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Dedicated Centacare prison chaplains reaching out on the inside to those who need it most

Reaching out: “The chaplains provide pastoral care to ‘all faiths and none’ and don’t necessarily know what religion the prisoners are.”

RETIRED engineer Bernie Piovesan admits that he often doesn’t feel like getting up early for work on Saturday morning. 

But at the end of the day, he’s always glad he did. 

Mr Piovesan has been volunteering as a prison chaplain at Arthur Gorrie Correctional Centre for eight years and says it’s one of the most rewarding things he’s ever done. 

During National Volunteer Week (May 20-26) Centacare is celebrating the vital contributions of its 600 volunteers, who give their time, talents and skills to help those in the community who need it most. 

While their roles are many and varied – from prison and hospital chaplaincy to gardening, bus driving and court support – they share a generosity of spirit and a passion for making a difference in people’s lives.

Josephite Sister Chris Symonds also volunteers as a prison chaplain. 

She’s based at Queensland’s largest prison, Woodford Correctional Centre. 

A primary school teacher by trade, Sr Symonds has a rich history of giving tirelessly to her community. 

As a volunteer for the MacKillop Gate Ministry, she helped co-ordinate Blue Bags – a mercy pack of essential items to help prisoners start anew following their release. She was asked to volunteer in prisoner education but declined the offer, arguing you can do more for prisoners as a chaplain. 

Both Mr Piovesan and Sr Symonds believe their ability to make a difference lies in the sense of normalcy they provide to prisoners. 

“We’re the only ones on the inside who don’t wear a uniform,” Sr Symonds said. “And once we’re through the gates (which, at Woodford, requires two rounds of fingerprint scanning) we can move around freely, which differentiates us from all other prison staff and volunteers.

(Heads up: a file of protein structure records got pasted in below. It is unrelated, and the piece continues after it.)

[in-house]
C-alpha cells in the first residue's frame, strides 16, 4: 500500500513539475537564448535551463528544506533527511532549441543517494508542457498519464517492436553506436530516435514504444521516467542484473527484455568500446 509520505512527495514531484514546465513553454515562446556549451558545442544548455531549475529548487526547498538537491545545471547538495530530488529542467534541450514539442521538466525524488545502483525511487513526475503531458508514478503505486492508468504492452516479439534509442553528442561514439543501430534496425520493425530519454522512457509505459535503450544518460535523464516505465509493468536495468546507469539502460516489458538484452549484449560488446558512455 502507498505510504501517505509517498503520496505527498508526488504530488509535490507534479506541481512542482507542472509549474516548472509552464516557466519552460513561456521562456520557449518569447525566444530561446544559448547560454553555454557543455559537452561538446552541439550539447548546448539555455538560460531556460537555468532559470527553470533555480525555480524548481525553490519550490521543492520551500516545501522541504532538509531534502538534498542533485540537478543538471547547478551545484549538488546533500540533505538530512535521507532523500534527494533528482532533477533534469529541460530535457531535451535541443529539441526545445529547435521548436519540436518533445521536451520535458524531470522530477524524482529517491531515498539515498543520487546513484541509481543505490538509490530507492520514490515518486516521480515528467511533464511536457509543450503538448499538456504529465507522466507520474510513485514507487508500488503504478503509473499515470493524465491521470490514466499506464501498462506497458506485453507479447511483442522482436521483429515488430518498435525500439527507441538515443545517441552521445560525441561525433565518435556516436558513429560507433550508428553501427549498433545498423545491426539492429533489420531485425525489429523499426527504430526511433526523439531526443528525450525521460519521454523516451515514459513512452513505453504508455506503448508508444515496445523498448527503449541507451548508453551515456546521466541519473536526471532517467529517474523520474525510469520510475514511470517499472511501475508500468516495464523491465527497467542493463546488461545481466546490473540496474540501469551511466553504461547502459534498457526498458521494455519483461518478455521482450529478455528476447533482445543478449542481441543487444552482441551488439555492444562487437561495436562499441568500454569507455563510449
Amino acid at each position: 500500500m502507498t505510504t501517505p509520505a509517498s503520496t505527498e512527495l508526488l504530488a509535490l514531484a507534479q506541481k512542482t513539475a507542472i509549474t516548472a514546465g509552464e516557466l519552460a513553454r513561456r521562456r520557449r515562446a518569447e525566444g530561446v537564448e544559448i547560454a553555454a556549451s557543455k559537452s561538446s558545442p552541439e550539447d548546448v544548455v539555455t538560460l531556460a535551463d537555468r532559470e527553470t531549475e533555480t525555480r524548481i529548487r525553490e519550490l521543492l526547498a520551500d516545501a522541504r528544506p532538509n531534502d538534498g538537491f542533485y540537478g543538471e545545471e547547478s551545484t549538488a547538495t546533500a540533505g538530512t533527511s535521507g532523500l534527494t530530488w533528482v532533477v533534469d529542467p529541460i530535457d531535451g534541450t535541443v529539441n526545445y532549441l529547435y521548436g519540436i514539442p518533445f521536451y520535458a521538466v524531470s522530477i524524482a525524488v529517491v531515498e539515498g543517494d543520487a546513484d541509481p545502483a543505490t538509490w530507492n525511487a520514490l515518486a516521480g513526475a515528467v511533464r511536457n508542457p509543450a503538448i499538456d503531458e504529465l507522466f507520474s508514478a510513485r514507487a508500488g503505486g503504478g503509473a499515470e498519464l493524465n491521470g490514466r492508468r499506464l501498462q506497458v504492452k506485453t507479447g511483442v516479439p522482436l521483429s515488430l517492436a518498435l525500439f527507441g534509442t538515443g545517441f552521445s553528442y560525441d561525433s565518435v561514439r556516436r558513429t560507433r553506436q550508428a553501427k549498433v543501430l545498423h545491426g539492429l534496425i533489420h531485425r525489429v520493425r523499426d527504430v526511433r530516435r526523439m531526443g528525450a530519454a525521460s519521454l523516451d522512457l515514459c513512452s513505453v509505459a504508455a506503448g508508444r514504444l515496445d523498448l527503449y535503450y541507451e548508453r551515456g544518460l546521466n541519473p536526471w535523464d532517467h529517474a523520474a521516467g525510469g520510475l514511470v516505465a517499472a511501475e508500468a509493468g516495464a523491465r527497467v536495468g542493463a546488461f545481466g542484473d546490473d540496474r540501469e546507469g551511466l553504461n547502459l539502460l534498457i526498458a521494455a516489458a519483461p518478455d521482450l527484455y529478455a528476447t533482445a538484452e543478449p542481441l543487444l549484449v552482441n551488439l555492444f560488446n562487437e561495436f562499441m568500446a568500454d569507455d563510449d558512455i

“We aren’t seen by the prisoners as part of ‘the system’ so they feel as though they can let their guard down when they talk to us. 

“It wouldn’t be a stretch to say we’re often the only people they can trust.”

Mr Piovesan, who was drawn to the ministry after hearing a prison chaplain speak at Sunday Mass, said listening and being present to people’s stories is a key part of their role. 

“They’ll talk to us about anything and everything,” he said.

“We play chess and cards with them – anything to help them pass the time – but really we find they just want someone to have a yarn with.

“They’ll talk to us about anything and everything. At Arthur Gorrie, they’ll often want to talk about their legal situation. 

“Being a remand centre, the inmates are generally waiting to be sentenced. 

“Often they are from disadvantaged backgrounds and have little or no awareness of what’s going on with their case. 

“It’s an awfully tense situation for them as they wait, in limbo, for their future to be decided on. 

“While we can’t intervene in any way in the legal process, being able to provide a non-judgmental listening presence to support them emotionally and spiritually and relieve some of the pressure is vital.” 

Sr Symonds also distributes Holy Communion and conducts ecumenical services every sixth Sunday. 

The chaplains provide pastoral care to “all faiths and none” and don’t necessarily know what religion the prisoners are. 

Pastoral carers aren’t able to promote Christianity but can answer questions about it. Both Sr Symonds and Mr Piovesan agree that people want to know more. 

“The red tape involved in securing the required clearances was astounding,” he said, reflecting on the challenges he faced when becoming a prison chaplain. 

“Over the years I’ve realised there is a method to the madness, however.

“The frustration helps you to grow in patience and prepares you for what lies ahead.”

Sr Symonds agreed. 

“Prison is a different world,” she said. 

“Things don’t happen quickly, if at all. Apart from overcrowding, which is an issue common to all prisons, the most consistent thing about prisons is their inconsistency.”

The tendency for convicted prisoners to reoffend is another issue both Bernie and Sr Symonds find challenging.

About 50 per cent of all Australian prisoners return to jail within two years of release. 

“The odds are often stacked against them,” Mr Piovesan said. “I knew one young man, a father of four children, who was released from prison and returned shortly after. 

“He was full of shame, but he couldn’t cope with the demands and pressures of everyday life on the outside.”

Sr Symonds said the criminal activity and problems in their lives were often drug-related. 

“We get to know them ‘off the drugs’ and see them for the wonderful men that they are,” she said. “Many of them get out and go back to their old mates and their old lives because they don’t know any other way.

“It’s a case of better the devil you know.”

Despite the challenges and frustrations inherent in their line of work, neither of them have any plans to give it away. 

“I’ve learned so much about my own faith through this line of work,” Mr Piovesan said. 

“I’m rewarded by the valuable insights they give me. 

“Someone will say something and I’ll find myself thinking about it for days.”

Centacare has 31 chaplains working in 11 prisons across the archdiocese. 

Find out more about volunteering at Centacare at

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